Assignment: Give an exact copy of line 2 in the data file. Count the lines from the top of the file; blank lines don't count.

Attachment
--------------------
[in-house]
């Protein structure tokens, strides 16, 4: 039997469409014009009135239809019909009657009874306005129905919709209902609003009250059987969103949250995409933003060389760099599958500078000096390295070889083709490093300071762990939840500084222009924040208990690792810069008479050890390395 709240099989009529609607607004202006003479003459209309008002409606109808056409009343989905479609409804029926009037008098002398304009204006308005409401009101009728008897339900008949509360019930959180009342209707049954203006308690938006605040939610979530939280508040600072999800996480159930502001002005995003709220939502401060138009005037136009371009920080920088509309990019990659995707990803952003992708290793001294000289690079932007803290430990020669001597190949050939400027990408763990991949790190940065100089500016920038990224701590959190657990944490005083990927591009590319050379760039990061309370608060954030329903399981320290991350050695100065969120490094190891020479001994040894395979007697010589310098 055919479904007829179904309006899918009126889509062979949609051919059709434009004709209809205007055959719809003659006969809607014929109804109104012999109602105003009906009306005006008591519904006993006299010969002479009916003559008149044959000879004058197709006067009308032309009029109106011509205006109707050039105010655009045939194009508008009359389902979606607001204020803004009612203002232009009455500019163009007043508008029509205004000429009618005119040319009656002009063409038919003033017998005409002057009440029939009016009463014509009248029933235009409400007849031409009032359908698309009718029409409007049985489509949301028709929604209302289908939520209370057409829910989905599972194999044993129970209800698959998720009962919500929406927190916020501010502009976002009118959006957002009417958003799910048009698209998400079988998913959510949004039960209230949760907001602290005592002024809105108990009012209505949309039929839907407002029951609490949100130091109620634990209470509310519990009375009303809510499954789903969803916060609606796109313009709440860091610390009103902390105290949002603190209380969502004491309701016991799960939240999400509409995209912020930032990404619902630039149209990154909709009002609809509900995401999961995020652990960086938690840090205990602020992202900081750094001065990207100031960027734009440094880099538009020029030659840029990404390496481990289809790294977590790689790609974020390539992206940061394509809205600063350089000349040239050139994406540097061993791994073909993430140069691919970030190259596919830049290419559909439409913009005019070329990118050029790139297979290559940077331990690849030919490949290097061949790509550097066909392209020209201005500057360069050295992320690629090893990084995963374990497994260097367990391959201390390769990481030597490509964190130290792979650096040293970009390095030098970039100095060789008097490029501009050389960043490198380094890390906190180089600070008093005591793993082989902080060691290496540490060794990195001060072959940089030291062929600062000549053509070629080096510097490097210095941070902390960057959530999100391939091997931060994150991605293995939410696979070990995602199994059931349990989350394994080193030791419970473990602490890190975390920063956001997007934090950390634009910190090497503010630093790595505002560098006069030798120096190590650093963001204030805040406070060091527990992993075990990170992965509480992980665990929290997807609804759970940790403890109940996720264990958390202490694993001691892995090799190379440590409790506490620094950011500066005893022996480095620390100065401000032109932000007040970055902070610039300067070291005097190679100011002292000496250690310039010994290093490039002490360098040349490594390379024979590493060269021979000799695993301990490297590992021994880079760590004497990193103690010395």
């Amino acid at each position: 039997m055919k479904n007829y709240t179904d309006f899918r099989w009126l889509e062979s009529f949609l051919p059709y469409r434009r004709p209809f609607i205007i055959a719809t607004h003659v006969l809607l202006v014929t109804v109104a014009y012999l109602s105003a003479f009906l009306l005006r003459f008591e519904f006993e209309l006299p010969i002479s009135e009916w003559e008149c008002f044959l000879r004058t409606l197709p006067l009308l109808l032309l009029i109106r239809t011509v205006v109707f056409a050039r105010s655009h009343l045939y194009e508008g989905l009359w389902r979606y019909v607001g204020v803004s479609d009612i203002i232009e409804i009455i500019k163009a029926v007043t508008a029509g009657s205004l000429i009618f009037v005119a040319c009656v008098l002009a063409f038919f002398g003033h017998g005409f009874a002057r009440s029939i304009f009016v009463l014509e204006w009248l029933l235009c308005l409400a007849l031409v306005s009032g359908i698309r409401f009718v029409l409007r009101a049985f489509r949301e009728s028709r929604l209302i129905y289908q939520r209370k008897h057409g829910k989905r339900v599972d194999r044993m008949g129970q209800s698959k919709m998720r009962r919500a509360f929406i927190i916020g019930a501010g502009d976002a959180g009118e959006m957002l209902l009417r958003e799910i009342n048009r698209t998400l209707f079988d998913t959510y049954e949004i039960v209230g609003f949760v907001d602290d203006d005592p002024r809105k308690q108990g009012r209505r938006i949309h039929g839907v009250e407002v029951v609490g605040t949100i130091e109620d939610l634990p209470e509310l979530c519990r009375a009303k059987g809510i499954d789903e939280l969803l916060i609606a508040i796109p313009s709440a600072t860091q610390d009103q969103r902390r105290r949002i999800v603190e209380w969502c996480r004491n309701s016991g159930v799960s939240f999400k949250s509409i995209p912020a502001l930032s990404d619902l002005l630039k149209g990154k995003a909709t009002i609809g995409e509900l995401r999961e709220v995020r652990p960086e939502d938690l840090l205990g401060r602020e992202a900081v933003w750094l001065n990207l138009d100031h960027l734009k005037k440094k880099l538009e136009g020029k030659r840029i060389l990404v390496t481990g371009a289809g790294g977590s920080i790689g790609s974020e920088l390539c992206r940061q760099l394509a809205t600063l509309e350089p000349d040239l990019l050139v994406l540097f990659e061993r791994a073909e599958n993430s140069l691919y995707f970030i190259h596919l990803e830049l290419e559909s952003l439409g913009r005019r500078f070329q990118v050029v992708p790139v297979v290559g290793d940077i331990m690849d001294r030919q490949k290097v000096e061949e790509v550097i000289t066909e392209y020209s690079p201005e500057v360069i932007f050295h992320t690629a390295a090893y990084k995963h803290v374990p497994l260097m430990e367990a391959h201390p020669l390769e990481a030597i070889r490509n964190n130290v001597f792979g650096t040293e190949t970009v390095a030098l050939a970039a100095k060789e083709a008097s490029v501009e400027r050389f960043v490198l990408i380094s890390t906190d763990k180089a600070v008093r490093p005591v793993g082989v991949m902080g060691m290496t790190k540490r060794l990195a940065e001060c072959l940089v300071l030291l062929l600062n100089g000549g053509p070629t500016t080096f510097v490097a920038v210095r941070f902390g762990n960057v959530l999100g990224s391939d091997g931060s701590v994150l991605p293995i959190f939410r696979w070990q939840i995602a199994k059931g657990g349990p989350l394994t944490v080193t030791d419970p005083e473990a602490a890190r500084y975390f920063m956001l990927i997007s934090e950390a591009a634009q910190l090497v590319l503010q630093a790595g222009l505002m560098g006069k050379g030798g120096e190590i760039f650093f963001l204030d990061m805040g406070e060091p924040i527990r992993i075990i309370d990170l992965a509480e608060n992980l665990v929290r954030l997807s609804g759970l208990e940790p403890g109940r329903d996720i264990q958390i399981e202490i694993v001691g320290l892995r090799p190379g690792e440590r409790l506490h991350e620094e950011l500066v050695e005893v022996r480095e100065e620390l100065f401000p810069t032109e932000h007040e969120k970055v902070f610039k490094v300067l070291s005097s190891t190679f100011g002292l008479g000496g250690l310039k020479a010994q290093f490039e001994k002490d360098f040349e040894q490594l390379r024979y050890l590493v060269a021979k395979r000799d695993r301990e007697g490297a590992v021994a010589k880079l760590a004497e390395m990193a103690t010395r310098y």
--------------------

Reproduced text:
């Protein structure tokens, strides 16, 4: 039997469409014009009135239809019909009657009874306005129905919709209902609003009250059987969103949250995409933003060389760099599958500078000096390295070889083709490093300071762990939840500084222009924040208990690792810069008479050890390395 709240099989009529609607607004202006003479003459209309008002409606109808056409009343989905479609409804029926009037008098002398304009204006308005409401009101009728008897339900008949509360019930959180009342209707049954203006308690938006605040939610979530939280508040600072999800996480159930502001002005995003709220939502401060138009005037136009371009920080920088509309990019990659995707990803952003992708290793001294000289690079932007803290430990020669001597190949050939400027990408763990991949790190940065100089500016920038990224701590959190657990944490005083990927591009590319050379760039990061309370608060954030329903399981320290991350050695100065969120490094190891020479001994040894395979007697010589310098 055919479904007829179904309006899918009126889509062979949609051919059709434009004709209809205007055959719809003659006969809607014929109804109104012999109602105003009906009306005006008591519904006993006299010969002479009916003559008149044959000879004058197709006067009308032309009029109106011509205006109707050039105010655009045939194009508008009359389902979606607001204020803004009612203002232009009455500019163009007043508008029509205004000429009618005119040319009656002009063409038919003033017998005409002057009440029939009016009463014509009248029933235009409400007849031409009032359908698309009718029409409007049985489509949301028709929604209302289908939520209370057409829910989905599972194999044993129970209800698959998720009962919500929406927190916020501010502009976002009118959006957002009417958003799910048009698209998400079988998913959510949004039960209230949760907001602290005592002024809105108990009012209505949309039929839907407002029951609490949100130091109620634990209470509310519990009375009303809510499954789903969803916060609606796109313009709440860091610390009103902390105290949002603190209380969502004491309701016991799960939240999400509409995209912020930032990404619902630039149209990154909709009002609809509900995401999961995020652990960086938690840090205990602020992202900081750094001065990207100031960027734009440094880099538009020029030659840029990404390496481990289809790294977590790689790609974020390539992206940061394509809205600063350089000349040239050139994406540097061993791994073909993430140069691919970030190259596919830049290419559909439409913009005019070329990118050029790139297979290559940077331990690849030919490949290097061949790509550097066909392209020209201005500057360069050295992320690629090893990084995963374990497994260097367990391959201390390769990481030597490509964190130290792979650096040293970009390095030098970039100095060789008097490029501009050389960043490198380094890390906190180089600070008093005591793993082989902080060691290496540490060794990195001060072959940089030291062929600062000549053509070629080096510097490097210095941070902390960057959530999100391939091997931060994150991605293995939410696979070990995602199994059931349990989350394994080193030791419970473990602490890190975390920063956001997007934090950390634009910190090497503010630093790595505002560098006069030798120096190590650093963001204030805040406070060091527990992993075990990170992965509480992980665990929290997807609804759970940790403890109940996720264990958390202490694993001691892995090799190379440590409790506490620094950011500066005893022996480095620390100065401000032109932000007040970055902070610039300067070291005097190679100011002292000496250690310039010994290093490039002490360098040349490594390379024979590493060269021979000799695993301990490297590992021994880079760590004497990193103690010395």